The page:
Perry Parkway intersection

The South Perry Parkway and Janesville Street intersection should receive traffic signals with a right turn lane, a three-month village evaluation found. The evaluation is in response to community concerns about pedestrian safety that mounted last fall, when two people were almost struck by two vehicles in separate incidents.

Signalizing the Perry Parkway and Janesville Street intersection might be a feasible option for improving traffic problems, a village evaluation has concluded.

Some Oregon residents are likely happy to hear that, though how the village will fund it has yet to be determined.

A three-month traffic and signal analysis through SRF Consulting Group, which the Village of Oregon posted on its website Wednesday, March 4, looked into, among other things, crash data spanning the last five years at the intersection. It also explored four improvement options, concluding the best would be traffic signals and an added right-turn lane.

Village Board trustees planned to discuss the study at their Monday, March 16, meeting, village president Jeanne Carpenter and village administrator Mike Gracz told the Observer in an email Sunday, March 8.

But those plans have changed since COVID-19 virus cases in Wisconsin have risen to 19, the Department of Health Services confirmed Friday, March 13. Mitigating the novel respiratory illness, which originated in China in early December, is a village priority for now.

Public works director Jeff Rau is expected to devise a recommendation for board review, based on the study’s findings and suggestions, once it is again on the docket for discussion.

The increasingly busy intersection gained the attention of local law enforcement and government officials last October, after pedestrians were almost struck by vehicles in incidents at two separate crosswalks along Perry Parkway.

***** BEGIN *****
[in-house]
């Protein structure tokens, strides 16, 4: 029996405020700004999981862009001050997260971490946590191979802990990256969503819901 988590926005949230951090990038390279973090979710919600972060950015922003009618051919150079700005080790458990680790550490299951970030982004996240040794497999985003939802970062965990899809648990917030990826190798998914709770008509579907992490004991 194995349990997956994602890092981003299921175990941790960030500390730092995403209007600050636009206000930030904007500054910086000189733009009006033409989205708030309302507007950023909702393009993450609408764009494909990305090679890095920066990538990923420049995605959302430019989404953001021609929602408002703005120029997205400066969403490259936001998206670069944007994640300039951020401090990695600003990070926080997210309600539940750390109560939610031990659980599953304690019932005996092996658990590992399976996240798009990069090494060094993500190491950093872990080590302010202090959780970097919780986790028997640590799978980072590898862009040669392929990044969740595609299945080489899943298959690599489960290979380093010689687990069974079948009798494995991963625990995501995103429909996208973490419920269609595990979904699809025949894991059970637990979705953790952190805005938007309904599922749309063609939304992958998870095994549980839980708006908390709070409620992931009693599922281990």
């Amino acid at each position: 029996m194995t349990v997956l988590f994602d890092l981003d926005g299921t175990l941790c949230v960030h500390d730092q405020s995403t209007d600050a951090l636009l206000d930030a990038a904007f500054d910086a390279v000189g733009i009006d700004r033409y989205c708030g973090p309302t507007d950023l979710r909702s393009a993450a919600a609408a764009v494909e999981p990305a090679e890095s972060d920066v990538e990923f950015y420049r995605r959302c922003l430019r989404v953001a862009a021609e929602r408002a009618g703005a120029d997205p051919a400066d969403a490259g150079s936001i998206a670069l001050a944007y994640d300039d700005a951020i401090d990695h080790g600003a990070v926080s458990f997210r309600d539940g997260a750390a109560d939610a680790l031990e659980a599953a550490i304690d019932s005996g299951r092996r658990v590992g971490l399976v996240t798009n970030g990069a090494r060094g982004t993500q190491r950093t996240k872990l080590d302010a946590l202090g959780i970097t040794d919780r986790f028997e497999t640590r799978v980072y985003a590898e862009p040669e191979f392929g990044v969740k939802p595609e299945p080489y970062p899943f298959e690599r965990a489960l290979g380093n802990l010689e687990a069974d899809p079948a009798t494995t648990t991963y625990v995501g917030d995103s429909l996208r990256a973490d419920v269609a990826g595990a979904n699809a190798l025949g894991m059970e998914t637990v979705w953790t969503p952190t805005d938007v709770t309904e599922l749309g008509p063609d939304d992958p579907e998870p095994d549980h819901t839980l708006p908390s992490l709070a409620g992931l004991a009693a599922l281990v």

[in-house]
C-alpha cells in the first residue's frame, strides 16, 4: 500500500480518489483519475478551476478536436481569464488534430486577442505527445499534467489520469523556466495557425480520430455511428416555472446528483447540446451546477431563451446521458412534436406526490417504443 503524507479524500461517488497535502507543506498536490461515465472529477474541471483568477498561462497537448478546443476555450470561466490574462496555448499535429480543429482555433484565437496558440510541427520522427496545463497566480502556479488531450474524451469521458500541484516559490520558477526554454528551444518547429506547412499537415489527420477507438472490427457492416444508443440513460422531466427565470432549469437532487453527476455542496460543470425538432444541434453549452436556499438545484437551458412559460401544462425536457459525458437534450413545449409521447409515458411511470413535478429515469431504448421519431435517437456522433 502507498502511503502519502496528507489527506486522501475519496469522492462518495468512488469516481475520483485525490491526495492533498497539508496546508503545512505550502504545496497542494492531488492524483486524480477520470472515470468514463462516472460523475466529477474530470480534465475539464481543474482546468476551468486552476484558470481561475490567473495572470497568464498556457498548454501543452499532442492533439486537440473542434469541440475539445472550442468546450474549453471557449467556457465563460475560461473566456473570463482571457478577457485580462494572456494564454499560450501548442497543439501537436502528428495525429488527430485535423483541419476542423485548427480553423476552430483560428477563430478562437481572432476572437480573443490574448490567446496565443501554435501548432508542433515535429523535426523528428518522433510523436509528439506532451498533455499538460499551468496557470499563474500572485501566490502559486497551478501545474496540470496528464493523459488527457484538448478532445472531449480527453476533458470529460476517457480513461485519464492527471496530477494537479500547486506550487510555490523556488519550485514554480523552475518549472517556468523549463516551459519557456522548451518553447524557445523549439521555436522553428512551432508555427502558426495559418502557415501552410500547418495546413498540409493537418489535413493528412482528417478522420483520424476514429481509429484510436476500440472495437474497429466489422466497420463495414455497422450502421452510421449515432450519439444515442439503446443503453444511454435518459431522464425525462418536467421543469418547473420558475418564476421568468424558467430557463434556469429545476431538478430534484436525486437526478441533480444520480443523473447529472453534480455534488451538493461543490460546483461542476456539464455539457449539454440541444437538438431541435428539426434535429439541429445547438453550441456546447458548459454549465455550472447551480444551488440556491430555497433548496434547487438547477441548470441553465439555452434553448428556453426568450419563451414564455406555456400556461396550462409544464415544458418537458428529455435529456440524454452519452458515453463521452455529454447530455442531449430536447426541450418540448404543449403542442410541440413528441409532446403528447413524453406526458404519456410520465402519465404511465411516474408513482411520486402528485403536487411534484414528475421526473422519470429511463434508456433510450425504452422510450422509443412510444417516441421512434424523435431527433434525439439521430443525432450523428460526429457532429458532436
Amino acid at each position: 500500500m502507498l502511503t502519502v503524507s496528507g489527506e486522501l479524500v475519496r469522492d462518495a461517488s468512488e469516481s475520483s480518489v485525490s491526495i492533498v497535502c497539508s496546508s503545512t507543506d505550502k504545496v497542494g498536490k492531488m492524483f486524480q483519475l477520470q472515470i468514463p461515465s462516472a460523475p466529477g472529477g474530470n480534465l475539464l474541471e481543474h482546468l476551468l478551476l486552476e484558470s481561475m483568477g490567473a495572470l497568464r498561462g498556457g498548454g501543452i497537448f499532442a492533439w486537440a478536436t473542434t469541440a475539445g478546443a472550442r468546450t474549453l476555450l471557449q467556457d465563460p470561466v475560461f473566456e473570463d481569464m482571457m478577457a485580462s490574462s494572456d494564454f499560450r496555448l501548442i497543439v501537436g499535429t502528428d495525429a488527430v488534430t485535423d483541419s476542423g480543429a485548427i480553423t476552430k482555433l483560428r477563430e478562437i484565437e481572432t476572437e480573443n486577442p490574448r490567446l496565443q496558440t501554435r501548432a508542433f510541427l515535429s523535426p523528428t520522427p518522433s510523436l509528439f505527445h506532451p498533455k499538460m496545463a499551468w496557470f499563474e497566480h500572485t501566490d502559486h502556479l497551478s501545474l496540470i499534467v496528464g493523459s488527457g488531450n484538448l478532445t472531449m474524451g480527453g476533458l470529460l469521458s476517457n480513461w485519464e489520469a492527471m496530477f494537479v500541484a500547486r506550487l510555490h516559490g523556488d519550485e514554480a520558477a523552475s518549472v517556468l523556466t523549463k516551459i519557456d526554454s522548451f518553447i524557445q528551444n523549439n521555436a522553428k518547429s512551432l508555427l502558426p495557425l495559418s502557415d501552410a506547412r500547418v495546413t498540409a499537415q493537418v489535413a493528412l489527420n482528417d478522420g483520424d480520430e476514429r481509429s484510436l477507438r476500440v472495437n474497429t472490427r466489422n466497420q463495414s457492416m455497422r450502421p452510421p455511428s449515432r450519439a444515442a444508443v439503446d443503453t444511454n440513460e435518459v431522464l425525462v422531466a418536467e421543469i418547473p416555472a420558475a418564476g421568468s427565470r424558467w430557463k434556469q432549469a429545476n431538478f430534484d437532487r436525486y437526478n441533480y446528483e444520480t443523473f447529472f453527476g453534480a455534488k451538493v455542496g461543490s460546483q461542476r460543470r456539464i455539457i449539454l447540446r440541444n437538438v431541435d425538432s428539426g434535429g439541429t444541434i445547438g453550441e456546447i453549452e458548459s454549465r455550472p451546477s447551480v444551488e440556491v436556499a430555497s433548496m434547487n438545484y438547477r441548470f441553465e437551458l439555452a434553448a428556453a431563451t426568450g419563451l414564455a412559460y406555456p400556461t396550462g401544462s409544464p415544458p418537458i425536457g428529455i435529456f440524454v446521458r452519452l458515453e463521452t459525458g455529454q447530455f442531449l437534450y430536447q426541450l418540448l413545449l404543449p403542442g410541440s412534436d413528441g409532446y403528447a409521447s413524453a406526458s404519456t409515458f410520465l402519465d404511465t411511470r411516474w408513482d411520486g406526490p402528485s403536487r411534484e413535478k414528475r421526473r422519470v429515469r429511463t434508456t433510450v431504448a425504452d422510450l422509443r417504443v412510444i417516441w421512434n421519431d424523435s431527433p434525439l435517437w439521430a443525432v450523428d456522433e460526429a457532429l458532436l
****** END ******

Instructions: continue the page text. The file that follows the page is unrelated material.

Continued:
In response to community pressure, the village voted in November to spend up to $6,500 on the Intersection Control Evaluation (ICE) Study of Janesville Street and South Perry Parkway. The intersection became much busier after the village linked South Perry and North Perry in 2018, providing a direct path from Oregon High School to Janesville Street.

Overall, the consultant concluded, younger motorists are having difficulty traveling through the intersection and the village should develop a plan to assist them.

In Rau’s executive summary of the ICE study, he indicates four options for upgrading the intersection: going from a two-way stop to four-way stop, installing a single-lane roundabout, adding traffic signals with no other physical street improvements, and adding traffic signals with a right turn lane on South Perry Parkway, along with a northbound right turn lane.

The consultant determined that from an operations and cost effectiveness standpoint, either a traffic signal with a northbound right-turn lane or a roundabout would be the preferred routes, though a roundabout would have higher construction costs.

Board trustees already had concurred last fall that installing a roundabout wouldn’t be feasible, considering all the construction projects the village is already undergoing.

Possible fixes

Signalizing with the right-turn lane could happen with minimal traffic impacts, the memo states.

But it suggests the village coordinate with the Dane County Highway Department to understand its requirements for considering a traffic signal there.

Intersection visibility should be improved, the study determined, to allow South Perry Parkway motorists a better vision of Janesville Street. It recommends removing any obstructions that might block a motorist’s view.

It also notes that as drivers leave the Wolfe Street intersection, there are no lane pavement markings or signage on the westbound lanes of Janesville Street. Based on that, the consultant recommends converting Janesville Street westbound to a signal lane.

The consultant also recommends putting advanced warning signs on Janesville Street to alert drivers of the upcoming intersection, as well as refreshing painted crosswalks, installing pavement word or symbol markings and pedestrian bump outs.

Analyzing crashes

The study looks back at five years of crash data, finding 14 crashes on Perry Parkway in the past five years.

Eight were caused by what the study calls inexperienced drivers – teens ages 16-18, with most involving teens between the hours of 3-6 p.m. Seven of the 14 were angle crashes, three vehicles were rear-ended, three side-swiped and one was a vehicle-pedestrian crash. Ten of the 14 resulted in property damage only.

Email Emilie Heidemann at or follow her on Twitter at @HeidemannEmilie.